NASA has captured the first visible-light images of the surface of Venus from space. The planet’s surface is normally shrouded from sight by a thick layer of clouds. In 2020 and 2021, Parker Solar Probe pointed its cameras at the nightside of Venus as the spacecraft flew by. The cameras are known as the Wide-Field Imager for Solar Probe or WISPR.WISPR was designed to see faint features in the solar wind flowing out from the Sun.
Scientists thought they could use the cameras to see Venus’ clouds during flybys of the planet. Instead, they saw light and dark surface features through the clouds. This is the first time visible light from the Venusian surface has been captured from space. It’s thrilling to be able to see something that’s never been seen before. This emission that we’re seeing is thermal emission. Even on the night side, the surface of Venus is so hot that it’s glowing faintly at very red wavelengths.
In the images, light areas are hotter and dark areas are cooler. These WISPR images are really exciting because they provide a new window into the lower atmosphere and surface region of Venus where these extreme conditions exist. Scientists compared the WISPR images to topographical maps created with radar to see how temperatures change with altitude. This is Aphrodite Terra, the largest highland region on Venus.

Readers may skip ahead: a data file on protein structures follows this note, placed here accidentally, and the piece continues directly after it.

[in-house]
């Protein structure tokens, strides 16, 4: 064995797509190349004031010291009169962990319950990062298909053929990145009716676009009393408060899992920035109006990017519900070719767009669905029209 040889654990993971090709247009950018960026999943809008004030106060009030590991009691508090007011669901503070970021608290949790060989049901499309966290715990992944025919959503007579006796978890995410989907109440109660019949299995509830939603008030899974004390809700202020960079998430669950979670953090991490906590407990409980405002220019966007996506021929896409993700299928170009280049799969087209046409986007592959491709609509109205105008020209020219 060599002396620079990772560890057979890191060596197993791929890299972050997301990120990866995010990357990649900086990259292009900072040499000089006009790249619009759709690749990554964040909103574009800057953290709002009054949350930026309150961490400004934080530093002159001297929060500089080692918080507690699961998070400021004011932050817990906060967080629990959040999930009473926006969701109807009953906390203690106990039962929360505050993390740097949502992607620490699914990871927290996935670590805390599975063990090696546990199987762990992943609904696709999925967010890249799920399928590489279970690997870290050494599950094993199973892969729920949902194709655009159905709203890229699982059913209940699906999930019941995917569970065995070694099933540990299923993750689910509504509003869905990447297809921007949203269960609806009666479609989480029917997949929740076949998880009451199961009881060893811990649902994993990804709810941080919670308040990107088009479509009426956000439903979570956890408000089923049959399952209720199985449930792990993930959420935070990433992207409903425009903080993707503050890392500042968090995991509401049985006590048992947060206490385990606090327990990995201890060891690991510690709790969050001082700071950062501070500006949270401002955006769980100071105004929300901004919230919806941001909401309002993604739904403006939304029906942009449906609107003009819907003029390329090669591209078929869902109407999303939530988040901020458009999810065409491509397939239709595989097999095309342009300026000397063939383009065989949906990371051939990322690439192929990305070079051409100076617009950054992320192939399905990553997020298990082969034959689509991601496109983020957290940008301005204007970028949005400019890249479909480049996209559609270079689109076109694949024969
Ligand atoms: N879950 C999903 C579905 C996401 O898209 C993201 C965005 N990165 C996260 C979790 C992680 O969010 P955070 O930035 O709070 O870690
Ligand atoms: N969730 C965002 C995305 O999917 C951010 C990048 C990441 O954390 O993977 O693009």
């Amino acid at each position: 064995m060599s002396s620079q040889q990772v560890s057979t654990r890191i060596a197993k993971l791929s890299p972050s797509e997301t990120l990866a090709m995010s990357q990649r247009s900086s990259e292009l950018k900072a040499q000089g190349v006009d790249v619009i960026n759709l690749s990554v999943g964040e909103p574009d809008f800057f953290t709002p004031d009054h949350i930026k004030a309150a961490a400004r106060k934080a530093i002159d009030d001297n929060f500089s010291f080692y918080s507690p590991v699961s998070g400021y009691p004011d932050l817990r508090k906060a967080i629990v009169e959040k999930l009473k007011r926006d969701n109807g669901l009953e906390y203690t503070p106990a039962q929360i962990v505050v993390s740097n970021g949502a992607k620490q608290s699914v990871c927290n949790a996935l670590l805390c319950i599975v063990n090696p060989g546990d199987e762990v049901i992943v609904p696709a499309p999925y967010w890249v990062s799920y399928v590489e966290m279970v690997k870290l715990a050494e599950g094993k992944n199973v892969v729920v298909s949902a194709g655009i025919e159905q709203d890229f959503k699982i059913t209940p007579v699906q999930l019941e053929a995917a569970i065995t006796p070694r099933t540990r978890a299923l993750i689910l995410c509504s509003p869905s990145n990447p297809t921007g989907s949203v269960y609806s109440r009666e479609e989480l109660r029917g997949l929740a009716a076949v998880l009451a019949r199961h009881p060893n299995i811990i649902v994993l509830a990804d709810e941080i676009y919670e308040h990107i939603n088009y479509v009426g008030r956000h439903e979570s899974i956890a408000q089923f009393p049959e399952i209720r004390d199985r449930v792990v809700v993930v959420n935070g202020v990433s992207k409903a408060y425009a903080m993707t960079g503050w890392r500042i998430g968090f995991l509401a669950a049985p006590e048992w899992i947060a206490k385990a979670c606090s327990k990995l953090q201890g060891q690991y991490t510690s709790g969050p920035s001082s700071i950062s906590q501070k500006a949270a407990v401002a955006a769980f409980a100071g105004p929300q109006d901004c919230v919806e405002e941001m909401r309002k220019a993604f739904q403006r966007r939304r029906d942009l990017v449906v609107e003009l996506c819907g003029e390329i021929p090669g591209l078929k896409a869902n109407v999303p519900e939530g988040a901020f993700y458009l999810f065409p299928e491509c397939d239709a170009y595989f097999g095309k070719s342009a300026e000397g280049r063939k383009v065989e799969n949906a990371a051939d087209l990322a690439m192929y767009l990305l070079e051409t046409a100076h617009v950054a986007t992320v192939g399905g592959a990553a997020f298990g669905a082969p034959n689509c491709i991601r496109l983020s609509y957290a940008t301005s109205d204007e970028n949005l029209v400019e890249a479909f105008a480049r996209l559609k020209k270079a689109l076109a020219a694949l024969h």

Higher elevations tend to be cooler, and lowland regions hotter. The images could also help scientists see other heat variations. Another really interesting thing we can look for is potentially mineralogical differences. Different rocks, different minerals emit different levels of heat. Understanding the composition of the surface could teach about the planet’s evolution.
Venus is inhospitable to life with extreme temperatures, toxic clouds, and a crushing atmosphere. But the planet may have had a different past. We have chemical fingerprints in Venus’ atmosphere and on its surface suggesting that Venus may have been habitable in the past. The only other visible-light images of the surface of Venus were taken by the Soviet Union’s Venera program when spacecraft landed on the planet. Since then, we have studied Venus with infrared and radar instruments that can peer through the dense atmosphere. The WISPR images extend our observations to red visible light at the edge of what the human eye can see. Parker Solar Probe will have a final chance to image Venus in 2024and scientists hope the WISPR images will collectively have a lasting impact on Venus research.
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